Stic Man and M1 of Dead Prez are performing at rallies in Denver during the Democratic National Convention this week. They were interviewed on Democracy Now! this morning and commented on Obama’s team embracing hip hop. They come in at about 18min into the show, transcript below. via Democracy Now!, mp3 / video

Rush Transcript
The Brooklyn-based political hip-hop group dead prez was not among those artists invited inside to perform at the DNC, like Kanye West, Wyclef Jean and Black Eyed Peas. But the duo of M1 and is here in Denver performing at rallies and evening political gatherings. And they seemed right at home among the crowds in the Denver streets.

M1: Their political objectives are limited, and we know that they are surface, surface. We’re looking at a government who’s a paper tiger and someone who wants to participate in a paper democracy.

JEREMY SCAHILL: What do you make of this major embrace, as it seems, not just of hip-hop, but the whole entertainment industry, of the Obama camp?

STIC.MAN: It’s lack of understanding, the lack of political clarity, you know what I mean? And it’s marketing, you know what I mean? It’s like Barack is hot. He’s, you know—he’s the [blank] right now, so throw him on your jacket, you know what I mean? And, you know, it ain’t really deep. It’s just people riding the wave, you know what I mean? And that’s what hip-hop is being used for, is, you know, to sell products, to sell [blank] to us, stuff [blank] down our throat that might not necessarily be good for us. So some of the hip-hop people, you know, who do hip-hop, and this is our culture, we have to speak from the vantage point of people who want real power. And hip-hop is part of that. Barack wouldn’t even be in the position he’s in without the support of hip-hop. You know, and we—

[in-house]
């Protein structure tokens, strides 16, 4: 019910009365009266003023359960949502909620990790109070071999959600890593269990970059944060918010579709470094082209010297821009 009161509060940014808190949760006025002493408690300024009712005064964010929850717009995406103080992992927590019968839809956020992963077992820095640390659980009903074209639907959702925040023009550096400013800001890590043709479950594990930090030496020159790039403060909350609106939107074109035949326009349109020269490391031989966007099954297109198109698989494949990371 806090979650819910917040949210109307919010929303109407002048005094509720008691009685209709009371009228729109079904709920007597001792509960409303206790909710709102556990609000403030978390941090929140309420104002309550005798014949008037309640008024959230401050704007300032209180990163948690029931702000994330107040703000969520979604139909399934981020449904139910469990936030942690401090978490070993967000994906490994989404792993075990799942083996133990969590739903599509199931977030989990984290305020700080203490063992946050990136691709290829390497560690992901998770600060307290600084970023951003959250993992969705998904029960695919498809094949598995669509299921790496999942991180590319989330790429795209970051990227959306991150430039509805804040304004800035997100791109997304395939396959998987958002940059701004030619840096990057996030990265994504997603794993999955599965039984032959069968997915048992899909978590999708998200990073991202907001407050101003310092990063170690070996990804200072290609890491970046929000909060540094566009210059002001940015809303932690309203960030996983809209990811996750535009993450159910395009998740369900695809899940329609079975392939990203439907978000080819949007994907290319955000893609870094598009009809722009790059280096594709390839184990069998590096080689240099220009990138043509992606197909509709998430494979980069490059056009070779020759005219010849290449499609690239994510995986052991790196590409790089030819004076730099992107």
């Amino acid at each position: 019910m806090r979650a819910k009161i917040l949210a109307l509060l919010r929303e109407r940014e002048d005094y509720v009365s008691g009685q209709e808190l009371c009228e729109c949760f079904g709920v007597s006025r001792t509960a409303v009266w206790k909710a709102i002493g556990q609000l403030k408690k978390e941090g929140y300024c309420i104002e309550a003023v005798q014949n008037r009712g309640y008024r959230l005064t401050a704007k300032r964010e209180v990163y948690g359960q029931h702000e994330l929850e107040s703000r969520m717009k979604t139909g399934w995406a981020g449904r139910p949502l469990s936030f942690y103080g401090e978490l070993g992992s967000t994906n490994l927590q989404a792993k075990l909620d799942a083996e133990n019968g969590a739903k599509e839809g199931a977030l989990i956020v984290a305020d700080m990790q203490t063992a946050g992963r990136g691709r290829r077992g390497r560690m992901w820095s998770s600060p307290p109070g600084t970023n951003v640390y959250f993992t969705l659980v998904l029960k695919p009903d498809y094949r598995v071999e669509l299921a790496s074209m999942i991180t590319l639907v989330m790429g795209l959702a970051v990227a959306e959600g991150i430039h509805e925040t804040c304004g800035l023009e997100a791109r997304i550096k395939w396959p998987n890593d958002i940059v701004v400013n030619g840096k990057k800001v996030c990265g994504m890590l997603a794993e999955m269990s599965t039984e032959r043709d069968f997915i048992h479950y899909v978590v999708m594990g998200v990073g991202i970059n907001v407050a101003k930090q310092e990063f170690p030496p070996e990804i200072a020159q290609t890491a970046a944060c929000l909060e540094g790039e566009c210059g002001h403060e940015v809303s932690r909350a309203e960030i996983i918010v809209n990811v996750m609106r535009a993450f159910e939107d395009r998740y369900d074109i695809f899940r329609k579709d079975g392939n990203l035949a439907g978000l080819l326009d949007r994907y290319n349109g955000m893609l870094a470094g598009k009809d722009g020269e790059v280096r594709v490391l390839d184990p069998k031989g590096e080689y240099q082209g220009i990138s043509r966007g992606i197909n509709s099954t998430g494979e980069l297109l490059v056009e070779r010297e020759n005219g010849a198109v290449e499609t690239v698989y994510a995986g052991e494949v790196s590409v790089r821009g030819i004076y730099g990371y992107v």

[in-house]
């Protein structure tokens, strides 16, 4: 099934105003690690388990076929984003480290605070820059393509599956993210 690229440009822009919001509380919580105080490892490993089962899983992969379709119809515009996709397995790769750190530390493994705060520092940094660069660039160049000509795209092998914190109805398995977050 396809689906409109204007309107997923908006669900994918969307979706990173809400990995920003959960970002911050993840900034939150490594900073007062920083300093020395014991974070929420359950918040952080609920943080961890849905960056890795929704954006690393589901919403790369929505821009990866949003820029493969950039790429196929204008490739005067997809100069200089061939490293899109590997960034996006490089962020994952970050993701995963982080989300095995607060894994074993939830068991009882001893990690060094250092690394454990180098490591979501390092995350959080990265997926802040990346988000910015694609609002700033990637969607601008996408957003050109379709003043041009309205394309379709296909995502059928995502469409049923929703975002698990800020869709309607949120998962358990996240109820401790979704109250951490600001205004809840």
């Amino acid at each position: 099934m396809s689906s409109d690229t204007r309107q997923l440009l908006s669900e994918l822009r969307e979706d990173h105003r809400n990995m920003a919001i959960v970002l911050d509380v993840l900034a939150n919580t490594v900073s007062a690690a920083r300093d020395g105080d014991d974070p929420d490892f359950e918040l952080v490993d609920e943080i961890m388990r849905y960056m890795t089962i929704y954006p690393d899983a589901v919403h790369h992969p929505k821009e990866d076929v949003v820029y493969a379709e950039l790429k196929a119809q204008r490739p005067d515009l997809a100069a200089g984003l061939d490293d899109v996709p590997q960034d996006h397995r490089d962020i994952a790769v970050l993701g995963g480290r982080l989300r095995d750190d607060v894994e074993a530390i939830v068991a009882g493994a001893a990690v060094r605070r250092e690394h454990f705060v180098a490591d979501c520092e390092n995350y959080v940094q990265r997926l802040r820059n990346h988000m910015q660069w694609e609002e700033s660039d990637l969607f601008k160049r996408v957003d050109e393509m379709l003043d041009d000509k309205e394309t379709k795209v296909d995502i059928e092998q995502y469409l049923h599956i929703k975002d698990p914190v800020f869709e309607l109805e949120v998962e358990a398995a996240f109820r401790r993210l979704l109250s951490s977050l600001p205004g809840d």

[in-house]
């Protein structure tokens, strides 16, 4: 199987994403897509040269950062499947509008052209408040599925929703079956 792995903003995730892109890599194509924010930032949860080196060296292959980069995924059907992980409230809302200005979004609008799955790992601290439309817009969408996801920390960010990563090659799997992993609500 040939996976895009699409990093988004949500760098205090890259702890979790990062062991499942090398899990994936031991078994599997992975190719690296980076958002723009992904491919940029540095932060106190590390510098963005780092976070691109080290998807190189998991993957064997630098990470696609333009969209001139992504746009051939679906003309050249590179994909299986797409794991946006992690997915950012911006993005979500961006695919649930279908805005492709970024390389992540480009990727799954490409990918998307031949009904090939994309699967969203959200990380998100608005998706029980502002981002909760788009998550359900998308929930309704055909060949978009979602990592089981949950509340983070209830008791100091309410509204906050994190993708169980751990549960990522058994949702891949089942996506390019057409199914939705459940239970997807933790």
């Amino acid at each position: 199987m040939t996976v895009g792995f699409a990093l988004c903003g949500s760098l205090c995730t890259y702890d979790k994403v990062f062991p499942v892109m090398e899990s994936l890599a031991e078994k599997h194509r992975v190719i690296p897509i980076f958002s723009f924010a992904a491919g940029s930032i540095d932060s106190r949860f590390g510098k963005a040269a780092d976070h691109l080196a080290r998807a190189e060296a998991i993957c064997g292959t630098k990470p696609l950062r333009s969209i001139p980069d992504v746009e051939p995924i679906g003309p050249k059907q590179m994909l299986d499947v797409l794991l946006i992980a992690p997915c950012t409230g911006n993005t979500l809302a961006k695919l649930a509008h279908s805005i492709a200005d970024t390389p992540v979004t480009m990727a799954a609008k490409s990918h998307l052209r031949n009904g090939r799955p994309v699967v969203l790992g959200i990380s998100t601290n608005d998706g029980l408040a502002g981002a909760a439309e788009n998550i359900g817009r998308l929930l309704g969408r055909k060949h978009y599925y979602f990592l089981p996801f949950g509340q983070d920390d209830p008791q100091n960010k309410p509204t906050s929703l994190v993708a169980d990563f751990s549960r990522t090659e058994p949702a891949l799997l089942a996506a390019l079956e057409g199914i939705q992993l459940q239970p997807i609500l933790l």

JEREMY SCAHILL: So are you guys going to vote?

M1: Hell no.

STIC.MAN: Yeah, yeah, I’m going to vote.

M1: OK, cool.

JEREMY SCAHILL: Who are you going to vote for?

STIC.MAN: I mean, I’m voting with my art.

M1: Yeah.

STIC.MAN: I’m voting with my participation in rallies like this. I’m voting—you know what I mean?—in raising my son, you know what I mean, to recognize the truth about this system. I’m voting in so many ways, I don’t even got time to go to the booth in November.

M1: I’m voting for Mumia Abu-Jamal. Free ’em all. Feel me.

JEREMY SCAHILL: Dead prez joined with the protesters as they defied orders not to march directly on the Pepsi Center. The procession was led by Vietnam vet Ron Kovic, whose life story was made into the movie Born on the Fourth of July. Kovic, who led the march in his wheelchair, and the others refused to go into the so-called free speech zone, a caged-in area that has become a common feature of these political conventions.